4 out of 5 stars

A copy of this was provided free of charge from the publisher in return for an honest review.

Set over the course of a day, Charlie is reliving the life that he and his identical twin brother had from their working-class background and their participation in the radical Peckham Experiment. They lost their parents in the Second World War in a bombing raid.

They emerged blinking from the war with a desire to take the communist upbringing they had had into the new era. Their ideals were shattered when the tower block they were instrumental in building collapsed in 1968 causing a number of fatalities. The estate was then demolished in the mid-1980s and JJ’s life unravelled, he was a broken man.

And now he is dead.

It is now the day before the funeral and Charlie is trying to write the eulogy for, JJ. As he works his way through a bottle of brandy and shuffles around the house he unearths fragmentary memories of their past as he gets steadily more drunk on the spirit.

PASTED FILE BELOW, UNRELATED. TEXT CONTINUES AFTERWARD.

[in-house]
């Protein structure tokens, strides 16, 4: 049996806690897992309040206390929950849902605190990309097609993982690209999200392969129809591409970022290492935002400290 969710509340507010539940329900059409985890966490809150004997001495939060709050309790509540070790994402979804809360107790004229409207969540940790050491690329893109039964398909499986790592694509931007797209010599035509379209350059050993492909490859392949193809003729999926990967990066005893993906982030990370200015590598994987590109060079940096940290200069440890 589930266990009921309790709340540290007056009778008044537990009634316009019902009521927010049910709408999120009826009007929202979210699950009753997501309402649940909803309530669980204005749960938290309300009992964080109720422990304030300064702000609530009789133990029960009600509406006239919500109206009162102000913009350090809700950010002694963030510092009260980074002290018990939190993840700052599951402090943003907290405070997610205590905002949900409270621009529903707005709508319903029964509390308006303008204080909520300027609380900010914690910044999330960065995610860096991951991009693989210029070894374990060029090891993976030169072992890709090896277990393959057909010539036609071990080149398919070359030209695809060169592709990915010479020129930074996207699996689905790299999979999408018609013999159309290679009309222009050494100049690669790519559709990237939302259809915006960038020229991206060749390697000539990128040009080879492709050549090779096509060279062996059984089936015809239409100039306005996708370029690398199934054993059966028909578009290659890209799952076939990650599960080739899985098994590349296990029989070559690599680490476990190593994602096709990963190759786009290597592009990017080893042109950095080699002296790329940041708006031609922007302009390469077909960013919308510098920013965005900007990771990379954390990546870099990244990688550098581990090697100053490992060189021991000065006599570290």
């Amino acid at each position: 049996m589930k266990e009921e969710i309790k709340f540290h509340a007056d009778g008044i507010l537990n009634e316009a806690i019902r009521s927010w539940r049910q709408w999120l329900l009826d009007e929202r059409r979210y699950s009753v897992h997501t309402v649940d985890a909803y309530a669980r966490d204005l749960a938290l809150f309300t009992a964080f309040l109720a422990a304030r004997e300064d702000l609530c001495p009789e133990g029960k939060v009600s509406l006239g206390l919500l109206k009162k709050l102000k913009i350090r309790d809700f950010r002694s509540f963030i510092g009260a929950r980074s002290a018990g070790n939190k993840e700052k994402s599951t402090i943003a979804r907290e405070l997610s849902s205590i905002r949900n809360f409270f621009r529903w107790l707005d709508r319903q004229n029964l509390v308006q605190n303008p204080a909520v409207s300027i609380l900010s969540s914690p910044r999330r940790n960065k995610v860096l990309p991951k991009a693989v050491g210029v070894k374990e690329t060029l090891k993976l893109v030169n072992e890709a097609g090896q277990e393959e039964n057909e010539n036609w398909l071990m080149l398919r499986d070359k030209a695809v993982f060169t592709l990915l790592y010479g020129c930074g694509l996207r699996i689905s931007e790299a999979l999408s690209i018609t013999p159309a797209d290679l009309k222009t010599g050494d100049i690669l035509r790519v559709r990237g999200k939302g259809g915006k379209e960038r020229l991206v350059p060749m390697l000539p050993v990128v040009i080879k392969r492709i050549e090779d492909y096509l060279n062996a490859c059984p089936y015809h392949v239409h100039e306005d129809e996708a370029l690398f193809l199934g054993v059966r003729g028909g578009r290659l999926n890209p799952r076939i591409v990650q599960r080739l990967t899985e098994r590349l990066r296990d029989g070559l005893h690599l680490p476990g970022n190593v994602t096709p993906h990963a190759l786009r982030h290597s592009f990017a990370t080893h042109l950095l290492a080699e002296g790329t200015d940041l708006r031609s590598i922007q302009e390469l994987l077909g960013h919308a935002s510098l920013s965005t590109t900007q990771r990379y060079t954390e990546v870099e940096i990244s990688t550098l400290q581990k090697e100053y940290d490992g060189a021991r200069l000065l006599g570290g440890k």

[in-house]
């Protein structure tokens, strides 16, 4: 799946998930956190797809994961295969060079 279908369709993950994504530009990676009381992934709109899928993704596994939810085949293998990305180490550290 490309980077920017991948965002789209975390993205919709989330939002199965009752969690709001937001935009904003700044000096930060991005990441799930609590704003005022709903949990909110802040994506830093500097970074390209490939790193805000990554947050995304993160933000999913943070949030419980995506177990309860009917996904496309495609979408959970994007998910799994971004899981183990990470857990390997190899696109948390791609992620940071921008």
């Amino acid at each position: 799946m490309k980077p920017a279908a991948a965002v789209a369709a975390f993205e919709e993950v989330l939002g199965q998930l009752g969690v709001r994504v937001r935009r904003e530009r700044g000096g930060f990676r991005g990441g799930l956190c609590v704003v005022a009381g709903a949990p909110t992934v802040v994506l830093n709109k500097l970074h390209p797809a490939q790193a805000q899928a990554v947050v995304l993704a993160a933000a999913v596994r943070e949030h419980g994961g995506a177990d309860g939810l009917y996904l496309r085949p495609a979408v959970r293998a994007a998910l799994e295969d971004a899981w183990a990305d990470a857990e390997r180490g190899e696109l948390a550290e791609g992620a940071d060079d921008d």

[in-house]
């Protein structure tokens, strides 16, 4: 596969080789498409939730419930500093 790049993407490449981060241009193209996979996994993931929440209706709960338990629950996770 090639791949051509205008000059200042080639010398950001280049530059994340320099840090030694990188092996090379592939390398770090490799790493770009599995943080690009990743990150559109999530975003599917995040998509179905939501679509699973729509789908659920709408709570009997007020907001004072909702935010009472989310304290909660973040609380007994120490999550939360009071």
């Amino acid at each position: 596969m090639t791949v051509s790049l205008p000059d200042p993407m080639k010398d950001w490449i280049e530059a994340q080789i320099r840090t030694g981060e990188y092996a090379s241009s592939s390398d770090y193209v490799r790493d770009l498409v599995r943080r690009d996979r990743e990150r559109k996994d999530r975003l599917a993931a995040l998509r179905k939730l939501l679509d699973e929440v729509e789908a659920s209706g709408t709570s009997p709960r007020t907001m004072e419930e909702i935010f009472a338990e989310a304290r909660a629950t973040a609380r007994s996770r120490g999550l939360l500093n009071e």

There were lots of things that I liked about this book. To begin with, this is a really well-done internal monologue by the main character. Even though it reaches back to 1930, it feels like a very contemporary book too as it is set at the time of the 2017 general election and the forced societal destruction being engineered by the Tories. It taught me some things about what had happened in the 1960s to a tower block, called Ronan Point when it partially collapsed in 1968, and that The Peckham Experiment was a real thing that took place between 1926 and 1950 when people actually cared how parts of society could look after themselves. Well worth reading.

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